Noticing the recent trend toward taking shots at ever-longer ranges, I felt the need for a reality check.
I reviewed my journals on the last dozen or so elk kills I’ve been in on during rifle season on public land. One shot stretched about 300 yards and one was within 10. The rest were between 35 and 75 yards. Most often, you couldn’t shoot much farther because the elk were hiding in timber.
“Elk use a lot of different kinds of escape cover, but in forested areas when the pressure is on, a lot of elk will just timber up,” says Neil Anderson, regional wildlife manager for Montana Fish, Wildlife & Parks.
The same is true with whitetails, moose, and bears. Sometimes, a 300-yard shot might be your best bet. But at other times, you have to go in after them or go home empty-handed.
You can creep into an elk’s darkest haunts, but don’t count on an easy shot. The chance will likely be off-hand and the moment of truth may be only a fraction of a second. Here’s how to make that split-second count.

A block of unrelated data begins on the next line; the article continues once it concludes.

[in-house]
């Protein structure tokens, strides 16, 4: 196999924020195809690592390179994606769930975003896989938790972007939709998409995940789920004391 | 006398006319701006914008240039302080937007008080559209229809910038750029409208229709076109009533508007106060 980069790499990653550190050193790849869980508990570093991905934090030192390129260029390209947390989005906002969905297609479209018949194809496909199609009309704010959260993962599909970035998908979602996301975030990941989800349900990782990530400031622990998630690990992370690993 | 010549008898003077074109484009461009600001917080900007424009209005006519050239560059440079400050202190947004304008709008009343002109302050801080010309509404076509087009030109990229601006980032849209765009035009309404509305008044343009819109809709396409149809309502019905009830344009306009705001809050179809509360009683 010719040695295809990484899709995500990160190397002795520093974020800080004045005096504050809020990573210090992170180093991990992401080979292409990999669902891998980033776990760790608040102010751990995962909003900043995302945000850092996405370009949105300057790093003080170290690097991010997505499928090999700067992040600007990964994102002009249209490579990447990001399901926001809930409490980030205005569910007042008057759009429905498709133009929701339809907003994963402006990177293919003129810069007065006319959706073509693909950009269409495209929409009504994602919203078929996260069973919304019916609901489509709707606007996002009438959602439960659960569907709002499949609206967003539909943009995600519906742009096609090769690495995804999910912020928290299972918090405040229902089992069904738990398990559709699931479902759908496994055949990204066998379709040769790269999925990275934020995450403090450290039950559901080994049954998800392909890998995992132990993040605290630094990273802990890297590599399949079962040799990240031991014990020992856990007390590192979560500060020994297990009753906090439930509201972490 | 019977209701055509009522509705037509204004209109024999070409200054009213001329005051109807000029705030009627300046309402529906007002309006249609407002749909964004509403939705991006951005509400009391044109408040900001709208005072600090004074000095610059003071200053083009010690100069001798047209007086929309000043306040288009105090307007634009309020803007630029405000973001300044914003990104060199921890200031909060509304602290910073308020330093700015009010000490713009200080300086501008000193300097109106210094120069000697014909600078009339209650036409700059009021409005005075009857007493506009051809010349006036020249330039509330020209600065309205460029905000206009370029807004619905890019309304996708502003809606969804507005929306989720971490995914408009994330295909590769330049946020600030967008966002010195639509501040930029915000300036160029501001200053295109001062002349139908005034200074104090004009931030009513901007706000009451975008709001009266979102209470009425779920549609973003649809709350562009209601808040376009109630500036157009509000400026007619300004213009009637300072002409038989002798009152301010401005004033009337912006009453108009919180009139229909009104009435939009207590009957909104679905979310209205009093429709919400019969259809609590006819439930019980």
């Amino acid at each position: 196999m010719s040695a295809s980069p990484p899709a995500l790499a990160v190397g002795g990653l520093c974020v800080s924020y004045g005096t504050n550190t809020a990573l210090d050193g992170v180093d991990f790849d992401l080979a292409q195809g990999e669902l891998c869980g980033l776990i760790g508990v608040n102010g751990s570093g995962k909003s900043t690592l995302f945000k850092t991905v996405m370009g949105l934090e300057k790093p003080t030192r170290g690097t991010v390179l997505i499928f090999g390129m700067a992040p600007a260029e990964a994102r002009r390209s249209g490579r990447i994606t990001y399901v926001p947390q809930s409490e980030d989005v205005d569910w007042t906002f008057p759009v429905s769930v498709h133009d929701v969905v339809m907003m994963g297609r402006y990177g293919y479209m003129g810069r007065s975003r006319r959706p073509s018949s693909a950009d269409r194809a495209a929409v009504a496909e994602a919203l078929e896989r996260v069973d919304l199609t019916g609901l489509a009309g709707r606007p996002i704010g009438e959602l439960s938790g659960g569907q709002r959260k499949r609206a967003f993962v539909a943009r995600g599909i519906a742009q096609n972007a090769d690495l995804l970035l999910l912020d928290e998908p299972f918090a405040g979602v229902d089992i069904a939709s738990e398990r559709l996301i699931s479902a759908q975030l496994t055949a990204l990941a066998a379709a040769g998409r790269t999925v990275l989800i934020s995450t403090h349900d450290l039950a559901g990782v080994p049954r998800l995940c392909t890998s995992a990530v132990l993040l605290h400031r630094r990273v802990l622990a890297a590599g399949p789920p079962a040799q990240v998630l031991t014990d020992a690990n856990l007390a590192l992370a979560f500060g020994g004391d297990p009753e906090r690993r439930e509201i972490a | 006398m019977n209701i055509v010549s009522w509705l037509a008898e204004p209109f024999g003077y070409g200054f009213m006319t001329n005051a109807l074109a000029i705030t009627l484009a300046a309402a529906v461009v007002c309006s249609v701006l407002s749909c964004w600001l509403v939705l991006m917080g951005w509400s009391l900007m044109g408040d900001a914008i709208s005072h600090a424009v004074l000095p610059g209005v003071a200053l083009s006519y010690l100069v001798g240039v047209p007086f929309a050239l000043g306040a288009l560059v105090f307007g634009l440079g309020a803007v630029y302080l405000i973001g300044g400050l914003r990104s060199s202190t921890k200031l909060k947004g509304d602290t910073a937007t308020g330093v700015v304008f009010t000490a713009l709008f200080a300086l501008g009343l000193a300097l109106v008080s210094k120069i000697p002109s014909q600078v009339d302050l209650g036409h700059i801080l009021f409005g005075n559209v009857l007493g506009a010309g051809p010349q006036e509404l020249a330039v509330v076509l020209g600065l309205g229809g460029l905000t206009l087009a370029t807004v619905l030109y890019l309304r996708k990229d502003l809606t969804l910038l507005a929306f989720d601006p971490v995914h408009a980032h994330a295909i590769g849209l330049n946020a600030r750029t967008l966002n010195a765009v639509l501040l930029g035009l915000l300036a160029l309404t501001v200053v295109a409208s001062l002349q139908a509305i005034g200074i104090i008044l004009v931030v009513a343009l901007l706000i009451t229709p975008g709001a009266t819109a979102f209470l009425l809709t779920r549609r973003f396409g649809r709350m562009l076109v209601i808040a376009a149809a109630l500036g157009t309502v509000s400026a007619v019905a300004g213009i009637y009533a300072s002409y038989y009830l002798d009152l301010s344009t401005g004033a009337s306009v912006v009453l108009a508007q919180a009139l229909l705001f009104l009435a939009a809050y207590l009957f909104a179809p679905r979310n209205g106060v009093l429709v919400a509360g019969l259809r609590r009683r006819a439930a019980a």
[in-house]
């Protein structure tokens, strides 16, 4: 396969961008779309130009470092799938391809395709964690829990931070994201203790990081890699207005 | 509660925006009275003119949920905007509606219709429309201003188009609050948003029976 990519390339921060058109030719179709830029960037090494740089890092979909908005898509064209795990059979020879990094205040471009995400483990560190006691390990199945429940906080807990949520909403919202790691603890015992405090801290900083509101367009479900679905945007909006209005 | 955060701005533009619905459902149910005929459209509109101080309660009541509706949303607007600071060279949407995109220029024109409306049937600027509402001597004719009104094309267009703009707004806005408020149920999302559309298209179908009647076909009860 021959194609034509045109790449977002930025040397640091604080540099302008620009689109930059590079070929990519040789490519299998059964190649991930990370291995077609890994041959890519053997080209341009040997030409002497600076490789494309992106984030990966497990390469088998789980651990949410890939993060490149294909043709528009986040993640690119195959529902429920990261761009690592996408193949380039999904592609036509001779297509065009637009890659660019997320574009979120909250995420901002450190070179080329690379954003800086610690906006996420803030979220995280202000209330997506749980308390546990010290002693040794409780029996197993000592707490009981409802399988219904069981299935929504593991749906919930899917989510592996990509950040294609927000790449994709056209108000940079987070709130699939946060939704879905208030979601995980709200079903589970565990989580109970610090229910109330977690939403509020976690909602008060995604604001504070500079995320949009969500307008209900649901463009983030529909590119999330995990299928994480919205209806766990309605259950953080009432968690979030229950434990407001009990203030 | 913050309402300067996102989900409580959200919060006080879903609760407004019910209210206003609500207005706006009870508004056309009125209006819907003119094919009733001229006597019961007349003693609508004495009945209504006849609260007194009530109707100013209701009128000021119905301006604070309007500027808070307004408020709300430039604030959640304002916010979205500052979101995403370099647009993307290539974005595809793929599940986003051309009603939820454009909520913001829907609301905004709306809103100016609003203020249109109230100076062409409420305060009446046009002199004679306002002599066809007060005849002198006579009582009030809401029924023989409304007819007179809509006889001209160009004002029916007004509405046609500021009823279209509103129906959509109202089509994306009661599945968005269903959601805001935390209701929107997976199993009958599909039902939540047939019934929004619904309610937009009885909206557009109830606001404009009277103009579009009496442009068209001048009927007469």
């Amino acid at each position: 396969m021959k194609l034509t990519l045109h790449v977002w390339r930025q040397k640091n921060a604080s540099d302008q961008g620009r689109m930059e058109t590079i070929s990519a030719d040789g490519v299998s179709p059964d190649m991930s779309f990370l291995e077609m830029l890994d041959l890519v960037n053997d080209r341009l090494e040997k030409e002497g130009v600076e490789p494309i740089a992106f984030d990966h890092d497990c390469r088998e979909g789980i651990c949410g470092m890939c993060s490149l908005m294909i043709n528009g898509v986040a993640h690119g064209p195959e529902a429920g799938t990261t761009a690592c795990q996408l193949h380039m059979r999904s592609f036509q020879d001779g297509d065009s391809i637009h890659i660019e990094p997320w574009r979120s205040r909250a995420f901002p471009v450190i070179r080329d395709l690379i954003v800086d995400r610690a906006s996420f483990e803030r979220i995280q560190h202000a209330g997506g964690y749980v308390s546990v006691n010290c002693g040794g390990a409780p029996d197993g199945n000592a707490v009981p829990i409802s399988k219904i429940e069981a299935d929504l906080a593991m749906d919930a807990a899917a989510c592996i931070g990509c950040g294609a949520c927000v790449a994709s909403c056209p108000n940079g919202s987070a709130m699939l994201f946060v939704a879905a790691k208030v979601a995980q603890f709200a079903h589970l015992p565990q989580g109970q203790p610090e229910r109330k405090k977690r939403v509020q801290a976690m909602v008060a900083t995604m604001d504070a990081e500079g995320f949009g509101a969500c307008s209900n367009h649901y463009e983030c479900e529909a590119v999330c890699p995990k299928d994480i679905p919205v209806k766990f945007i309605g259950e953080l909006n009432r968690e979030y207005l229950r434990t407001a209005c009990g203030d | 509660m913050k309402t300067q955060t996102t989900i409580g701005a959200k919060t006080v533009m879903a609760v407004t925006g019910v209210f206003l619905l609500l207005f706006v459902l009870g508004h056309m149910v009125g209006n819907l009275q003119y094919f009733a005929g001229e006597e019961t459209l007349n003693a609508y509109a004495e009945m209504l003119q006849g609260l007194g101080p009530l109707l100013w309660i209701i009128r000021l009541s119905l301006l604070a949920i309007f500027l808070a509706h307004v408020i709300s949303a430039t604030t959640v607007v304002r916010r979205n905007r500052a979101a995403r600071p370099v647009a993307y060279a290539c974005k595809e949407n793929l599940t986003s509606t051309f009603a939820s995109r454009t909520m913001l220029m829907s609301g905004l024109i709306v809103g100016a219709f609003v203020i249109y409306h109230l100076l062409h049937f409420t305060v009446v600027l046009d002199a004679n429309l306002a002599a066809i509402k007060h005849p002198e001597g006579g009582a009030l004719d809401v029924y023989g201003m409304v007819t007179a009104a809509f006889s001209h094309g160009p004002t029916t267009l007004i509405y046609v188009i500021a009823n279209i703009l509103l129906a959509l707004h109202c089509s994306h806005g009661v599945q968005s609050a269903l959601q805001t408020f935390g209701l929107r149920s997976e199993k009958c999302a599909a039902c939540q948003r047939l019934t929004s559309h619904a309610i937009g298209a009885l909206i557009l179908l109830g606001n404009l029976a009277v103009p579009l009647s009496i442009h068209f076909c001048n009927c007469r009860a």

1. Pick the right weapon
Short-barreled, quick-handling rifles are the trick. Bulky scopes, stock-mounted bipods, and long-barreled magnums create liabilities.
2. Pick a tree
When still-hunting through a forest, move from tree to tree. A trunk provides both cover and vertical rest for your rifle’s forearm should a shot arise.
3. Practice using your hasty sling
A hasty sling will help stabilize off-hand shots. Practice until muscle memory takes over.
4. Carry your rifle
When game is nearby, it takes too much time and motion to shrug your rifle off your shoulder. One benefit of a lightweight rifle is that it spends more time in your hands, less over your shoulder.
5. Crank down your scope
My 2X–7X variable stays at 2X or 3X in the woods to maximize the field of view. Open sights are fast, but even a low-power scope gathers light and makes for crisper detail on the target. Simple crosshairs beat complicated reticles.
6. Practice precision
The kill zone on an elk is the size of a garbage can lid—a big target. Trouble is, you will probably only see a part of the kill zone—a tan sliver between tree trunks. A small patch of vitals is all you need.